On 18th July 2016, Mohana Singh, Bhawana Kanth and Avani Chaturvedi created history by being admitted in the Indian Armed Forces (IAF) Fighter Squadron.
This was the first time ever that women were permitted in combat roles. The trio have become an inspiration for all the women in our country by entering into a job that is reserved for men, thereby breaking rigid gender barriers.
From JhunJhunu, Rajasthan, we have Mohana Singh who was inspired by her grandfather, an ex-Flight Gunner in the Aviation Research Centre and her father who is a Warrant officer in the IAF. She decided to continue the family legacy of serving in the armed forces.
Next is Avani Chaturvedi from Madhya Pradesh who got inspiration from her brother, currently serving in the army. Her dream was to always conquer the skies and thus, joined the Flying Club in her college.
The trio have become an inspiration for women by entering into a job that is reserved for men.
The last of the trio is the dreamer Bhawna Kanth, who hails from the city of Darbhanga in the Indian state of Bihar. As a child, she always dreamt of flying planes and opted for the Fighter stream after her stage one training.
The three brilliant pilots were commissioned as Flying Officers and received their coveted wings, from the then Union Minister for Defense, Manohar Parrikar.
On October 2015, Government of India opened up this fighting stream for women on an experimental basis of five years. Three women from out of a batch of 125 were selected. They have been undergoing an intense training from 4 am to 10 pm to become the first fighter pilots.
At training, the three women have mostly operated easier-to-handle aircrafts like Kiran, PC-7 turboprops and Hawk Jet Trainers. But, now, they are going to operate Mikoyan-Gurevich 21 (MiG 21) – the fastest planes in the world with landing and taking off speed at 340 kilometres per hour. Designed by Russia, they are supersonic jets and interceptors, on which these Indian women have flown – for the first time ever.
In an interview, a senior officer told TOI that,
“Avani is already undertaking sorties in a twin-seat MiG-21 Type 69 trainer with a qualified fighter instructor (QFI) at the Suratgarh airbase. Bhawana will follow suit at the Ambala airbase soon. Mohana, in turn, is still with Hawk advanced jet trainers at the Kalaikunda airbase. She will also be posted to an operational squadron in due course.”
But flying this jet is exceptionally demanding and difficult.
So, a rookie fighter pilot goes through dozens of “dual check” sorties. There they are taught basic take-off and landing, flying techniques and handling before actually being considered as fit for solo sorties by the QFIs. Just by flying solo jets, they do not immediately become complete fighter pilots who can handle the intricacies of high-voltage combat flying.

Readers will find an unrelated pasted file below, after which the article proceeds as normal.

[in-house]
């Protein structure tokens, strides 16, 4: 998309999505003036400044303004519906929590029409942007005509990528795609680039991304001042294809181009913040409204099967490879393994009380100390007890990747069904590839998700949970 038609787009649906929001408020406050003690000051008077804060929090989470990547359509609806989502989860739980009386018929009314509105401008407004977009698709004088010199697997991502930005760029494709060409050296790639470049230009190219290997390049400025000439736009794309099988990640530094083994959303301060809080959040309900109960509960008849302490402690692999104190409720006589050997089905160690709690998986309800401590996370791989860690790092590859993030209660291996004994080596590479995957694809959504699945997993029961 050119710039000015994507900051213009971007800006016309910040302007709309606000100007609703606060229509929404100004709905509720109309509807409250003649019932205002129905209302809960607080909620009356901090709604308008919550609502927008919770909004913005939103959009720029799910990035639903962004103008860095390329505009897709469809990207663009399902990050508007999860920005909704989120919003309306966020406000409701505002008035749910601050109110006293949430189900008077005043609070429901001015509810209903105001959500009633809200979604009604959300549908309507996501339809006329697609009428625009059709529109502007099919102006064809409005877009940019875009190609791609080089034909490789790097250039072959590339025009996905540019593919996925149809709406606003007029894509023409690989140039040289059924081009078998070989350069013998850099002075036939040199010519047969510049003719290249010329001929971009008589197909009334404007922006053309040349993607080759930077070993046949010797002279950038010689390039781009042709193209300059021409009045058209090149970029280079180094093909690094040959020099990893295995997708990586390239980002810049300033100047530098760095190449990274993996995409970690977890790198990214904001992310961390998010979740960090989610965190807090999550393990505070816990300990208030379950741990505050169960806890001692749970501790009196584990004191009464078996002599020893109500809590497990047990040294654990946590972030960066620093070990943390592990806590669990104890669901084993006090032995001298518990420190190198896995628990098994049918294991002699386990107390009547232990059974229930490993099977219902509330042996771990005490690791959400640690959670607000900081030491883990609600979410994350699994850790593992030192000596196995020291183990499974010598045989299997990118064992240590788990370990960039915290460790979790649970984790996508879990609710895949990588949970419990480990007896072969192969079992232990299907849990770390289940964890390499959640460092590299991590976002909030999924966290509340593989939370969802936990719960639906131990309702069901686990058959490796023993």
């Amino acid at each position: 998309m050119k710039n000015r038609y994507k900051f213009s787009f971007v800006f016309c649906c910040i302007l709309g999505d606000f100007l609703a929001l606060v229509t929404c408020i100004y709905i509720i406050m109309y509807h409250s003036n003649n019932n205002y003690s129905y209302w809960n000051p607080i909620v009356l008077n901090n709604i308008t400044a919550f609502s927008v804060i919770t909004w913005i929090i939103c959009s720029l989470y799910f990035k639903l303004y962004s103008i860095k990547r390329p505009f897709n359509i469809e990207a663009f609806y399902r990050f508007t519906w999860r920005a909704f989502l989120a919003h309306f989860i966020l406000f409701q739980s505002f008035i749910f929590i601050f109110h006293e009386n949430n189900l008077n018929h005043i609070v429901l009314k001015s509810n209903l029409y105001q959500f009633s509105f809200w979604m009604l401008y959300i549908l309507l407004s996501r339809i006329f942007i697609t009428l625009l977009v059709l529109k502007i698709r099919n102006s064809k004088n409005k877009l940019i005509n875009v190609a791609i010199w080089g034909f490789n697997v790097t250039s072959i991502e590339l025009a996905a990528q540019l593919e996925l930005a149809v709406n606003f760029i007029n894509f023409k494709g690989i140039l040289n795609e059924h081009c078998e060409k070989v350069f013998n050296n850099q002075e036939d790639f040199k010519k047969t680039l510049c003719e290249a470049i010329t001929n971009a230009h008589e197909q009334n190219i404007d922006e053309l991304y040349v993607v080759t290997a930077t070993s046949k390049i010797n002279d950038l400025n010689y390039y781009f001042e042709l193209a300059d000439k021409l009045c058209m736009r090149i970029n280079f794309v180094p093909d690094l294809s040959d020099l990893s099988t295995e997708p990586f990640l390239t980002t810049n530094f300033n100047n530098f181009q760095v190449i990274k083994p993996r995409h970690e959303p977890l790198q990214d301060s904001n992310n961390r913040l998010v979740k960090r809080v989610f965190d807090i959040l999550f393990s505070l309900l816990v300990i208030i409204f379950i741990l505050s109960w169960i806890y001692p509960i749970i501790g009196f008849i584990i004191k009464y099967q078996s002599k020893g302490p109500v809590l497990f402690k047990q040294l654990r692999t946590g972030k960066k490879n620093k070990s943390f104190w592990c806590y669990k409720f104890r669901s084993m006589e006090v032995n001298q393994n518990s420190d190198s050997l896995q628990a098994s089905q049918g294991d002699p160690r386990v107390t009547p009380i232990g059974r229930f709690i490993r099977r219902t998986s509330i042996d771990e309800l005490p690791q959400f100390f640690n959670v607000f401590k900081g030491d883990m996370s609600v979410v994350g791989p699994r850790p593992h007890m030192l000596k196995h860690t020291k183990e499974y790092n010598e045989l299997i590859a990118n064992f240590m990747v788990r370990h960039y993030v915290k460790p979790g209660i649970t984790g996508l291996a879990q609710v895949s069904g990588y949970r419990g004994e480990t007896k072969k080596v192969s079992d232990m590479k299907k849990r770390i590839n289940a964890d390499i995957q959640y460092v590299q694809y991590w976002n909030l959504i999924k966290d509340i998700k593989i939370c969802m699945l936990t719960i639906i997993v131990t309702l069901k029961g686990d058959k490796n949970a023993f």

Soon after consolidating their general handling of MiG-21 in solo sorties, they will qualify for calculated flying and manoeuvers. This will be followed by air-to-air and air-to-ground combat training. The last step is to become “fully ops” (operational) by the day on the MiG-21. Post this, they can start night flying first in the ‘moon phase’ and then the ‘dark phase’.
The officer stated that “A fighter pilot is declared ‘fully ops’ only after successfully undergoing this entire process, which takes upwards of a year”.
There are several challenges. The long-standing exclusion policy of women from the Indian Armed Forces. There is a notion that including women fighter pilots can disturb ‘tight fighter-flying schedules’ once they get married and have children.
It is thought that once women reach the age of 23, they will soon get married, have children and give time to family life which would keep them from flying for some time. Many, have advised the trio to delay motherhood for at least four years. This was to ensure that their training can proceed easily.
There is a notion that including women fighter pilots can disturb ‘tight fighter-flying schedules’ once they get married and have children.
Another issue is that women could be forced to eject over enemy territory. In response to it, Parrikar once stated that, “No. Think of what can happen if a woman is taken as a prisoner in a combat operation.”
Since long IAF has had reservations against female fighter pilots. Arup Raha, the Chief Marshal said that “As far as flying fighter planes are concerned, it is a very challenging job. Women by nature are not physically suited for flying fighter planes for long hours, especially when they are pregnant or have other health problems”.
Many people also feel that because women are involved there is some sort of favouritism. But the reality is that Avani and Bhawana were not given easy-to-handle fighter plans like Mirage – the 2000s, and 30MKIs. Rather, they were given Mig-21 squadrons – which was the most difficult to handle.
By entering the defence squadron, the trio have become risk-takers who are challenging the conventional standards of macho masculinity. Now, by soon flying the supersonic jet fighter they have proved that the sky is the limit for them. We hope that they continue to achieve even greater feats in the future.
Featured Image Credit: Livemint